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Iran: What to Make of Khamenei’s Speech in Qom

On January 9, 2022, the Iranian regime’s Supreme Leader, Ali Khamenei, delivered a speech after a long period of silence despite the regime’s “sensitive” situation, as described by state media and regime officials.

Khamenei rushed to the scene to boost the morale of his disheartened forces amid the regime’s exacerbating domestic and international crises. In his contradictory remarks, Khamenei twisted the realities and desperately tried to portray the regime’s recent setbacks as “victories.”

After months of silence regarding the regime’s negotiations with world powers over its clandestine nuclear program, Khamenei uttered contradictory words, reflecting his desperation. “Negotiations and interactions with the enemy are totally different from succumbing to their bullying,” he said.

His conflicting remarks about the nuclear talks coincide with world powers’ warnings that time is running out for reviving the nuclear deal. Sanctions, coupled with the regime’s institutionalized corruption and mismanagement, have crippled Iran’s economy, and state media and regime officials warn about an immediate “economic collapse.”

Internal Crisis

By relying on a totally subservient parliament and a handpicked president, Khamenei sought to finally close ranks and consolidate his fragile regime. Nevertheless, Iran’s current economic and social crises have intensified the regime’s factional feuding, prompting Khamenei to explicitly warn of “division” and political “confrontation” within his regime.

“We should decrease any element that would lead to diversion. The enemy is waiting in the wings, and we should always consider this fact,” Khamenei cautioned. While Khamenei was calling for “unity,” the regime’s factional feuding reached a new height at parliament as Raisi was defending his highly flawed budget plan.

Despite Khamenei’s desperate calls for unity, seventy-six MPs voted against Raisi’s budget bill, with many warning Raisi about the budget’s loopholes and the devastating consequences of some measures, such as removing the official exchange rate, which would cause a currency shock and result in a hike in the inflation and already skyrocketing prices of consumer goods.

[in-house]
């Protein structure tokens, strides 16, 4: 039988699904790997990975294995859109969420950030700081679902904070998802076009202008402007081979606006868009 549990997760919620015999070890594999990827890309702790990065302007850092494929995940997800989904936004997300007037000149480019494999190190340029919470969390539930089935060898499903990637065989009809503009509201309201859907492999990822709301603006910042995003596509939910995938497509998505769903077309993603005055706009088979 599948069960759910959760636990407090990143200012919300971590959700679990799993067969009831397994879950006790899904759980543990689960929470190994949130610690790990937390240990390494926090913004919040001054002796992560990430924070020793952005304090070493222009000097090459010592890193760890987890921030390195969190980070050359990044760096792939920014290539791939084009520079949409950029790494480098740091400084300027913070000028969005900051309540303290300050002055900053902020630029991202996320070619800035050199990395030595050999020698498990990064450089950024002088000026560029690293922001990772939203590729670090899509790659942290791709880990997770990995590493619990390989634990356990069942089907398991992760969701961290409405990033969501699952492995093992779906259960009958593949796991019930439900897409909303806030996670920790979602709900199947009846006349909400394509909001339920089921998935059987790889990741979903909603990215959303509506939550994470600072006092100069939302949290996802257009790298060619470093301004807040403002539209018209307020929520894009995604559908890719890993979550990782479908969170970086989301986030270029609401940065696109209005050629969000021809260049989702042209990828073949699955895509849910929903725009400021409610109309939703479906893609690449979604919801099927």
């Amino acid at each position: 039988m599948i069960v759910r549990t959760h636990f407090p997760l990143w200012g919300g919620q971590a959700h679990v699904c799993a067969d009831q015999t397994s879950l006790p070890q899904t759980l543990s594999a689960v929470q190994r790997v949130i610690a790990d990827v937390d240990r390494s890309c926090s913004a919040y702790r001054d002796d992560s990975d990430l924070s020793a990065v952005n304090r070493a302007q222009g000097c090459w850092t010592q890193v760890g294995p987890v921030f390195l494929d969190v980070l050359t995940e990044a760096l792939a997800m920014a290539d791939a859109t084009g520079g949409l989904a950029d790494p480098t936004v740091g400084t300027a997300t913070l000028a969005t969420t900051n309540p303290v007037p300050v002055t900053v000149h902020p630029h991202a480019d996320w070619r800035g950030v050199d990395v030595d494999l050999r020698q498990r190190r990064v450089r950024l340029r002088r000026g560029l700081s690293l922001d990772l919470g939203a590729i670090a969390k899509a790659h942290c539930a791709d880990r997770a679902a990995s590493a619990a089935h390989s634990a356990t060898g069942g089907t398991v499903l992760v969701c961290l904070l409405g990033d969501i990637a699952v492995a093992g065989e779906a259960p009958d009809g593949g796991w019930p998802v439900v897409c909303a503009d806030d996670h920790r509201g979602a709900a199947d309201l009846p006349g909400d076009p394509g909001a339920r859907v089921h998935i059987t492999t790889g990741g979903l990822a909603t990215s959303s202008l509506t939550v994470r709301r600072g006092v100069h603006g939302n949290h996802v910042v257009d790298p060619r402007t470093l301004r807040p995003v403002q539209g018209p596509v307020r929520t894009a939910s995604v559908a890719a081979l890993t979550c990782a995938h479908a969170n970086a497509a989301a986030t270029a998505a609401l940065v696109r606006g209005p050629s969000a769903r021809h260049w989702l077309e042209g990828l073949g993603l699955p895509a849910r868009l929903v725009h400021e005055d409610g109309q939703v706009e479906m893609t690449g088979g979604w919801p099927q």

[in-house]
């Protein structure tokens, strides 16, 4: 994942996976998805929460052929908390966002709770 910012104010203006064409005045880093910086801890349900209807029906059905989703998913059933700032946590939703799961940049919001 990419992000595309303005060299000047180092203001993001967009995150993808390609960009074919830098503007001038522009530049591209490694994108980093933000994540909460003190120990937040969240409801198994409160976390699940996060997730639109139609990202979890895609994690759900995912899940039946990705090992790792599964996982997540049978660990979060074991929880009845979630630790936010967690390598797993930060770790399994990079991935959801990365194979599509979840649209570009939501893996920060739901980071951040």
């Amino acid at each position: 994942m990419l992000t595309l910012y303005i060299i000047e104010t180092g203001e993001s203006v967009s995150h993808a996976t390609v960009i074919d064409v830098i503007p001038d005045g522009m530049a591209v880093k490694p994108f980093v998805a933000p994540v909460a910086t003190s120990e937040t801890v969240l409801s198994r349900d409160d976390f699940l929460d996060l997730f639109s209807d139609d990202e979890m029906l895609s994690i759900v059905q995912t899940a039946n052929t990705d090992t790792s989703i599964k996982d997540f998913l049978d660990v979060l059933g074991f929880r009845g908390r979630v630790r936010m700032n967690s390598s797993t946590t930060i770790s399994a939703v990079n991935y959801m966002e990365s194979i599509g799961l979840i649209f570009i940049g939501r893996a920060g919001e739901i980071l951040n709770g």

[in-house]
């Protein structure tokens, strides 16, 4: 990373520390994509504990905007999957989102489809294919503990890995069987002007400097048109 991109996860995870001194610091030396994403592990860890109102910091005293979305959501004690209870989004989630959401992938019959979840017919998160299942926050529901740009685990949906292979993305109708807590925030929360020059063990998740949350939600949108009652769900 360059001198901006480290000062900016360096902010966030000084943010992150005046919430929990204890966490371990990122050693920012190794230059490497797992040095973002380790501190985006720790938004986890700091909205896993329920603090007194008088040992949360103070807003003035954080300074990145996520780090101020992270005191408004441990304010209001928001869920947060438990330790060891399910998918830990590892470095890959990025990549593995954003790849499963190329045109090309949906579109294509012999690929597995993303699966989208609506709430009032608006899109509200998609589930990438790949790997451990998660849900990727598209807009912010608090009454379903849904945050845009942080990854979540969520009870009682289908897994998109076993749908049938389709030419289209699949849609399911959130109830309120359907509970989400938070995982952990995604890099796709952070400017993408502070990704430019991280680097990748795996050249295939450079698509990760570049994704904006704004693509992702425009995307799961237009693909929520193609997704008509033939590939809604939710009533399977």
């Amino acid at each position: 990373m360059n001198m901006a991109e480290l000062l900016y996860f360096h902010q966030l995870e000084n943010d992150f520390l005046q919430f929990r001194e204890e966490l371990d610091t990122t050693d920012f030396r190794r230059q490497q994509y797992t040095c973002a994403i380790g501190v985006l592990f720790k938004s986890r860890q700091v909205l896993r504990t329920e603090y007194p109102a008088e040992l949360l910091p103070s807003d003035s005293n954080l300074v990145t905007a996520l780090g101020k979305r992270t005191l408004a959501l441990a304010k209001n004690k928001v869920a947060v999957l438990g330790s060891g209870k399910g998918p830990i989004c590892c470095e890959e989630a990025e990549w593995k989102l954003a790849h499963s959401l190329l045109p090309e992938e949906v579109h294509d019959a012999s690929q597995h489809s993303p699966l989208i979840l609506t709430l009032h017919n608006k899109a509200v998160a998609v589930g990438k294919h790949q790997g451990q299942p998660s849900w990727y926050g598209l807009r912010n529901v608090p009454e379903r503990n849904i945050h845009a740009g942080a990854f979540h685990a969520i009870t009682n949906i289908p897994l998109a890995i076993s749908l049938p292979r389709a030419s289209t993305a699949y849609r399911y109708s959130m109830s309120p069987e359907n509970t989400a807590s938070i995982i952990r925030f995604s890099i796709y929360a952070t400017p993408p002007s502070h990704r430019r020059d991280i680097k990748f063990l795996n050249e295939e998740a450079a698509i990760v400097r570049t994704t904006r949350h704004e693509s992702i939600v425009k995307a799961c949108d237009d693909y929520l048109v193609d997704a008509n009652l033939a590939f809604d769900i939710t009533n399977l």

“We warn Mr. Raisi that society is not prone to these crises. Do not mess with society. Assess the conditions in the region and the power of the people,” Mehdi Asgari, warned Raisi on Sunday, according to Majlis’ official, Khan-e Melat News Agency.

Social and Economic Crises

Khamenei refused to address Iran’s current social and economic crises, merely pointing to some general factors such as “economic issues, inflation, skyrocketing prices, and people’s livelihood.” Khamenei brazenly said, “Some speak of these economic issues as if the Islamic Republic has not had any other achievements.”

Despite Khamenei’s blatant remarks, regime officials and state media acknowledge Iran’s current economic and social woes and their devastating consequences.

“Unfortunately, hunger and poverty have become significant in Iran, and 60% of the country’s population live below the poverty line. By accepting that about 60 million Iranians are eligible to receive subsidies, the parliament is accepting that 72% of the Iranian people are entitled to donations,” said Ahmad Tavakoli, a member of the Iranian regime’s Expediency Council during his speech at the so-called Islamic Associations of Independent Students on January 7. Tavakoli warned that “If the state does not address these problems, incidents will occur that should not.”

Khamenei is aware of the current explosive state of society and terrified of another uprising and the role of the Iranian Resistance. While complaining about “enemies” and their “extensive propaganda on social media,” Khamenei expressed his utter fear of Iran’s vibrant youth and the organized Resistance movement.

“Some try to diminish hope in the younger generation. Do not let them mesmerize the youth with their promises and make them lose faith [in the regime],” he said.

While Khamenei was speaking of Iranian youth, hundreds of them in the south of Tehran chanted “Death to the dictator.” They were attending the funeral of Baktash Abtin, a renowned Iranian poet and political prisoner, who passed away due to the regime’s deliberate and criminal prevention of his medical treatment.

Khamenei had to desperately invoke the memories of his eliminated terror master, Qassem Soleimani, inexplicably describing Soleimani’s termination as a “victory” to somehow justify the regime’s failure to take any inaction following the empty promises of a “harsh revenge.”

In a nutshell, Khamenei’s speech portrayed a clear picture of Iran’s restive society and the regime’s desperation.

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